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I'm reading this book called accelerated c++.For 'copy' shown below

// error - no element at ret.end() 
copy(bottom.begin(), bottom.end(), ret.end());

It is mentioned in the book that it is not quiet right to use ret.end() as the third argument.But ret.end() returns the iterator for one past the last element of 'ret' container.What is the problem with this argument?They are suggesting to use 'back_inserter(ret)' instead.Why is that so?

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up vote 8 down vote accepted

The problem with ret.end is that although it points to one past the end of the container, there may be nothing allocated at or beyond that location in memory. Since writing to memory locations that have not been allocated to your program is undefined behavior, you should indeed use back_inserter.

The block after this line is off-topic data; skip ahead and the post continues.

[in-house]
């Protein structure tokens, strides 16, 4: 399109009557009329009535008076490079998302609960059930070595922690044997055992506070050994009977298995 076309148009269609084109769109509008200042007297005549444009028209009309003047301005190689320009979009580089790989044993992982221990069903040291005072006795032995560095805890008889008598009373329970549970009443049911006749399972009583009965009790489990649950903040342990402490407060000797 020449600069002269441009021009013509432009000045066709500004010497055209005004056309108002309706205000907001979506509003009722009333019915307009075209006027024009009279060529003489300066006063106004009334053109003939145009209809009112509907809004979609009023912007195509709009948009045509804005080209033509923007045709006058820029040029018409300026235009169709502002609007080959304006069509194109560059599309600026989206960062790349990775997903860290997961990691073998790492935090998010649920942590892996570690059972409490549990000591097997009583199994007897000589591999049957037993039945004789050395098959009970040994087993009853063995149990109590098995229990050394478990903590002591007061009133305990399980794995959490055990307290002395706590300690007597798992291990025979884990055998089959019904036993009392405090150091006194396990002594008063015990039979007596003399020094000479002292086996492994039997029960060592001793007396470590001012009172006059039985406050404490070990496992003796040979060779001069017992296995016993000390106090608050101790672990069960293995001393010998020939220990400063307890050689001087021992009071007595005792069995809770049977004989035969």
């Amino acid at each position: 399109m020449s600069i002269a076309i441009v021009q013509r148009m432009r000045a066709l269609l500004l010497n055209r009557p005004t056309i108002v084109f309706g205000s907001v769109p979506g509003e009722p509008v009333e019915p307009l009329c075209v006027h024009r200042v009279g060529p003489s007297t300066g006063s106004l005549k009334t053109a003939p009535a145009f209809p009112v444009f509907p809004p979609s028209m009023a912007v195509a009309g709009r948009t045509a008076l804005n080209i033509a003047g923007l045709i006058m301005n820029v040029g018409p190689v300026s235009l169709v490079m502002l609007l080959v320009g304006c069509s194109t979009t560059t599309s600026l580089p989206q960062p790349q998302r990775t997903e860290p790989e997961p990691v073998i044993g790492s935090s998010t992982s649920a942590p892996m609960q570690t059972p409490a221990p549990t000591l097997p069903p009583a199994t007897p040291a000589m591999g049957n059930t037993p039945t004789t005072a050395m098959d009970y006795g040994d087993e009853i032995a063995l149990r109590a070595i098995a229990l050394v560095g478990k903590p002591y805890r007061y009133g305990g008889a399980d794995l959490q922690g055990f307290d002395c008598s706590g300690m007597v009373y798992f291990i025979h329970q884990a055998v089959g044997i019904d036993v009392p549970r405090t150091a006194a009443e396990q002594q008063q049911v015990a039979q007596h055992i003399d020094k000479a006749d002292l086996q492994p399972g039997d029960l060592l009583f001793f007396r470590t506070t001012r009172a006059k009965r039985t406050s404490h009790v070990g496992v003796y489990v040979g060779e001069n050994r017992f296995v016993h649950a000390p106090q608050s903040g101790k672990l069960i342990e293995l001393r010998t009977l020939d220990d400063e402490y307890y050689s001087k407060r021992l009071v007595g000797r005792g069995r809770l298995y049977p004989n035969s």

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not ret.end()-1? – user195488 Jul 24 '12 at 18:14
@0A0D iterator subtraction only works for bidirectional iterators. – Hans Z Jul 24 '12 at 18:16
@0A0D That would be a single element at the end of the container that has a random access iterator. The copy may need more elements than that. – dasblinkenlight Jul 24 '12 at 18:17
@HansZ: Understood, but that's not the problem right? The copy is being told where to insert the elements, that's why a back_inserter is required from what I gather. – user195488 Jul 24 '12 at 18:28

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